At ABI, we frequently speak with artists about strategies for growing small businesses. We hear about the struggles and challenges that entrepreneurship presents. And sometimes, how artists trip themselves up.
A perfect example is when we hear those four little words that really make us cringe. They are: “I never followed up.”
Yes, it’s true that even seasoned artists sometimes take business for granted. They just roll with orders as they come in, and feel that they don’t have time for anything else. As a consequence, they never bother calling wholesale customers about an order that was shipped, to make sure it arrived, the merchandise is on the floor, and nothing else is currently needed.
And, they don’t do their follow ups a few months later to see how merchandise has sold and gain that fill-in order to keep the display full. Or, to discuss sales results, solve problems or even expand their presence in the store.
One production artist confessed that in past years he had sold his work wholesale into many stores, but that most of his orders went to three large accounts which kept him very busy. He didn’t stay in touch or build relationships with his smaller stores. Recently, two of the three major accounts had stopped ordering, and the third was buying less than in past years. He was now desperate to get back in the good graces of the “mom and pop” stores who had purchased from him but had been ignored. It would take a lot of work to revive as many small accounts as possible to keep his business afloat.
Other times, follow ups close the very first sale with an account, and start that beautiful relationship where you work with galleries on a long-term basis. Buyers might see your work at a trade show, or even online, and you may have a conversation with them. It usually takes more than one contact to get that opening order. Don’t be the person who gave up before you even began.
Make sure you follow up with interested accounts through phone calls, direct mail, email marketing and even through social media. If the customer is a good fit, persistence will close the sale. Staying in touch will ensure that you don’t miss an opportunity because the timing wasn’t right or they needed to know more about you and your collection before they were ready to commit. It’s up to you as a business person to take the initiative and act.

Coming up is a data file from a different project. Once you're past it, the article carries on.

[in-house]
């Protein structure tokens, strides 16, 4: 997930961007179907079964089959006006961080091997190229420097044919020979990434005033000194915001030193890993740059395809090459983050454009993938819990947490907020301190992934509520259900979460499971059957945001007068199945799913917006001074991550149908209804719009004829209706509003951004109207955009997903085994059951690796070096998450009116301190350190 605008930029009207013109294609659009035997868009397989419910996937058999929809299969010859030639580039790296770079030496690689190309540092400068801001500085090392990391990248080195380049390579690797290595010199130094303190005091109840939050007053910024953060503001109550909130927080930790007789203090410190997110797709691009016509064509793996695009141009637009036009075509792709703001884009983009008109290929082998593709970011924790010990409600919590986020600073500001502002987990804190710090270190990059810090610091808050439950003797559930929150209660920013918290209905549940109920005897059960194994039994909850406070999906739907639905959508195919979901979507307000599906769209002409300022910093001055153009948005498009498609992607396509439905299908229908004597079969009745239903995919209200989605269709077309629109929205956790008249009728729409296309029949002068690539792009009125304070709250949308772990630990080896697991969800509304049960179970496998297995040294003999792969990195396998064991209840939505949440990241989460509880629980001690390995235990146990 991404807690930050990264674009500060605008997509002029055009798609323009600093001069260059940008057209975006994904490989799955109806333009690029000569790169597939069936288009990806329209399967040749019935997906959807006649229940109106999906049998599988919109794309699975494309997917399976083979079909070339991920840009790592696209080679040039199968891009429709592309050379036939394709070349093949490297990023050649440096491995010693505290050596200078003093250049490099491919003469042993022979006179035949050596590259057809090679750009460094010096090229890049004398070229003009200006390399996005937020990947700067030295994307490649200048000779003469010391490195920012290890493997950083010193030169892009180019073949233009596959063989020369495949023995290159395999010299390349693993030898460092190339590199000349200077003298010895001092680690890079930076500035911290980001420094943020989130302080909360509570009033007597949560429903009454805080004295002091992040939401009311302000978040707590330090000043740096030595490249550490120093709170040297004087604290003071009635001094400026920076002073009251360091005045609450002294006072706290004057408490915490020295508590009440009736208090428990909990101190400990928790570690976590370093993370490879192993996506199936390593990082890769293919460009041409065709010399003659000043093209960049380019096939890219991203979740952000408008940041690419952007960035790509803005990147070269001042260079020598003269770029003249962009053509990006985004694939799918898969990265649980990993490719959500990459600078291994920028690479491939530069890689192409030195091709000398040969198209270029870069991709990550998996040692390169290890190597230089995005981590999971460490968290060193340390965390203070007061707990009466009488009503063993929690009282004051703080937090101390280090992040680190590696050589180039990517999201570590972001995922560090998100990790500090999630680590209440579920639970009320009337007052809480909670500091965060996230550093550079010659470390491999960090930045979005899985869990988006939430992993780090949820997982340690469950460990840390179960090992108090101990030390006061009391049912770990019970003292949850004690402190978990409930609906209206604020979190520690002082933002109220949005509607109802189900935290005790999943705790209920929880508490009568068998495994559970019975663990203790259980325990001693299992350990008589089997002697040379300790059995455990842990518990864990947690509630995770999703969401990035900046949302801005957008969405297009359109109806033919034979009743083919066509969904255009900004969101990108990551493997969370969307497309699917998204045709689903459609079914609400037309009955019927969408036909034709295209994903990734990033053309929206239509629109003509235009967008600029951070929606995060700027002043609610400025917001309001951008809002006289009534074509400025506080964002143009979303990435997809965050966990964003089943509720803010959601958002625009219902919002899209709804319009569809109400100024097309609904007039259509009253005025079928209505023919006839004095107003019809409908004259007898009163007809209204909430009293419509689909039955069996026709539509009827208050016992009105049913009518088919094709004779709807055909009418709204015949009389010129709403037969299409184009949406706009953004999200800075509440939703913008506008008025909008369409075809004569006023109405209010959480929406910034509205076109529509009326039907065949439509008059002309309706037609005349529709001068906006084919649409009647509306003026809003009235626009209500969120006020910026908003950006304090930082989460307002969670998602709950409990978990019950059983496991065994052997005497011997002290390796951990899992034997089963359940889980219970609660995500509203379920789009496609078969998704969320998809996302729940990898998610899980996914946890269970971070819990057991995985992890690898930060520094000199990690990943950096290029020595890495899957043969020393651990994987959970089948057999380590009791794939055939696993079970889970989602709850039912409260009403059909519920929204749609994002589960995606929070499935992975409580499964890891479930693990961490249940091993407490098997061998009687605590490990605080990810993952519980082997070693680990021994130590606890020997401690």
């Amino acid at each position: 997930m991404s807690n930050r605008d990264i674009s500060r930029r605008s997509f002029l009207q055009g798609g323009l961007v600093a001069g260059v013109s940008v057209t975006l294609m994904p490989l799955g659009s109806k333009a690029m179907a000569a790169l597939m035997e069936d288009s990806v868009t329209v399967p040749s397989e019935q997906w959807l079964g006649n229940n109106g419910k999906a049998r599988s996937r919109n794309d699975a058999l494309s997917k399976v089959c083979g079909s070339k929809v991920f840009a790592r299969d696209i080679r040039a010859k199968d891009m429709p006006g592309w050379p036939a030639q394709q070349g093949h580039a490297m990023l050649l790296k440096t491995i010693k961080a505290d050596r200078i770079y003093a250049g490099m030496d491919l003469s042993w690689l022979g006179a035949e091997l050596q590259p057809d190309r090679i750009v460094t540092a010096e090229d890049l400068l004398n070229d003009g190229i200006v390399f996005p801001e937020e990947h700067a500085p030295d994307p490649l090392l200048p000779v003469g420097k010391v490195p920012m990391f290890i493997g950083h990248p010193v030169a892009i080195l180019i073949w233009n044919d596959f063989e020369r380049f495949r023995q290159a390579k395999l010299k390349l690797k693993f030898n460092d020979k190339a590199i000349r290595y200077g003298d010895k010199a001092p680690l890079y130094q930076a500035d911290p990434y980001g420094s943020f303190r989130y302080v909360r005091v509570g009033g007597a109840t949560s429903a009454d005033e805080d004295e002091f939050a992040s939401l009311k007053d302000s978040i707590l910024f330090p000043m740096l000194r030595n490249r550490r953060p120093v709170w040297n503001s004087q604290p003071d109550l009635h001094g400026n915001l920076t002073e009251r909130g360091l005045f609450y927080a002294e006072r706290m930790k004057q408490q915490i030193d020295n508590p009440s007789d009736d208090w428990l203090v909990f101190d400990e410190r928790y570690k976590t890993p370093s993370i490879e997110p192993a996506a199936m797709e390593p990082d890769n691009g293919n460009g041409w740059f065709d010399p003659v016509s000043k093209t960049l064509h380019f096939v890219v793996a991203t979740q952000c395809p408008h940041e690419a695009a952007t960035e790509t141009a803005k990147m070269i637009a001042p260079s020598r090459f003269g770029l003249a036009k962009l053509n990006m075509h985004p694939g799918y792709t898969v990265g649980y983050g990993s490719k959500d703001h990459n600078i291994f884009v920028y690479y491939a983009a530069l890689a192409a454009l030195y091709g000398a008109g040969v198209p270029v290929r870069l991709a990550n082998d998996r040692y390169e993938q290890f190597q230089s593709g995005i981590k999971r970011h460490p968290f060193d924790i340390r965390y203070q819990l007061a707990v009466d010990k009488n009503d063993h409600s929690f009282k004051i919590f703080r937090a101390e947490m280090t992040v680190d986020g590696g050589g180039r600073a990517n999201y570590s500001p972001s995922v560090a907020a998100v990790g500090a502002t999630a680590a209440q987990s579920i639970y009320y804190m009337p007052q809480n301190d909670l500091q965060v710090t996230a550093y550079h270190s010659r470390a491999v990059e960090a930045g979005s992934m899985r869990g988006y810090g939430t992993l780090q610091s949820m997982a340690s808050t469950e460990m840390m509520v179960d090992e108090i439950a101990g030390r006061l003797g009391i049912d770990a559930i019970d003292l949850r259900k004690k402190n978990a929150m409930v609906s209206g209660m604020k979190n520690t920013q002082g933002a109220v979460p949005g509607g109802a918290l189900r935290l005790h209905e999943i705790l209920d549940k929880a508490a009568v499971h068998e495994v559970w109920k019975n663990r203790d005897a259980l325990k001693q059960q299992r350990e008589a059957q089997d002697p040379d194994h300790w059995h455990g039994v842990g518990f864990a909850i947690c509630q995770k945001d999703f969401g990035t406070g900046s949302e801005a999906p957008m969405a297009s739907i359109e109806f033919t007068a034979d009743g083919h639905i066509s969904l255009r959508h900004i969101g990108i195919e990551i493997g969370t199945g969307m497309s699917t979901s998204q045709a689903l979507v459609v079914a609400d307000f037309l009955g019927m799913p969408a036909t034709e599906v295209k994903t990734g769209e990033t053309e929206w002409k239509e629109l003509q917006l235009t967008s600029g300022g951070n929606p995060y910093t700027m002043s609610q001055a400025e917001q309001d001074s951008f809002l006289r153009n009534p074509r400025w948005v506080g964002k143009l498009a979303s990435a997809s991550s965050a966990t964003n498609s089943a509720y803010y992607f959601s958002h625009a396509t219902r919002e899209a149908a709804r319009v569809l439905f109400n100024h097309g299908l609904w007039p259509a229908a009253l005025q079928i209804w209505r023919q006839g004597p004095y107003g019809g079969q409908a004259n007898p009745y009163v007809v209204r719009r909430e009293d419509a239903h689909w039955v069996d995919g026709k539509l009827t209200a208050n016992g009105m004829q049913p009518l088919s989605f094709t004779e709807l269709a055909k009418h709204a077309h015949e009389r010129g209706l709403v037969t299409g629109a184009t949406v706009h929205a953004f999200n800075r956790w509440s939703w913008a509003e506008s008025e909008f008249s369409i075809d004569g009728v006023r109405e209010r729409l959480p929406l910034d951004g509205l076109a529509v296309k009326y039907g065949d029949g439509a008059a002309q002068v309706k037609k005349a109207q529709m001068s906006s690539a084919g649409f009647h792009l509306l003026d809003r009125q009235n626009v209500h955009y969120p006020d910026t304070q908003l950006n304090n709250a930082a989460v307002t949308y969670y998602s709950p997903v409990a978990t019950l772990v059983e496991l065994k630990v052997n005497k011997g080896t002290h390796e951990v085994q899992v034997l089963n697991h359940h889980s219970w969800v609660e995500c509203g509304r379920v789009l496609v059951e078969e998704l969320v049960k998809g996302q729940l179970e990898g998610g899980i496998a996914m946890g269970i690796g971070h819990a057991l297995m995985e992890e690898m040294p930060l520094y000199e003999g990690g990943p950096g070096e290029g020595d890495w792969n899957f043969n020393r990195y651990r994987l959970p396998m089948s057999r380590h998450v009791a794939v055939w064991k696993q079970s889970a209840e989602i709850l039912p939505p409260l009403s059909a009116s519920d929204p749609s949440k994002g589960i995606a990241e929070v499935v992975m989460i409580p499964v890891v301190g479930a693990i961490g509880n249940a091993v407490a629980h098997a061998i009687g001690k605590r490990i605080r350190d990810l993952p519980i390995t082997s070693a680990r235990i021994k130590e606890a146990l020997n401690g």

Likewise, retail customers need follow ups. Have you ever gotten an inquiry about a commission, or met someone at a retail show who is interested in a particular piece of art, but you never followed up with them? The result? Nothing.
Don’t waste your booth fee and your time meeting the public if you aren’t prepared to close sales after the event as well as during it. Get their phone number, or their email and tell them you will be in touch. Then, keep them on your list. Even if you don’t make that sale, you can always invite those interested parties to future shows, studio sales and other events. It’s not unusual to close the first sale long after your initial meeting. Smart salespeople know this – and you’re smart, and in sales, right?
Have you been guilty of not following up? We’re not asking for confessions or mea culpas. If you need to be more active with follows ups, resolve to make the effort this year to get in touch, stay in touch, build those relationships and make more sales. It’s as easy as that.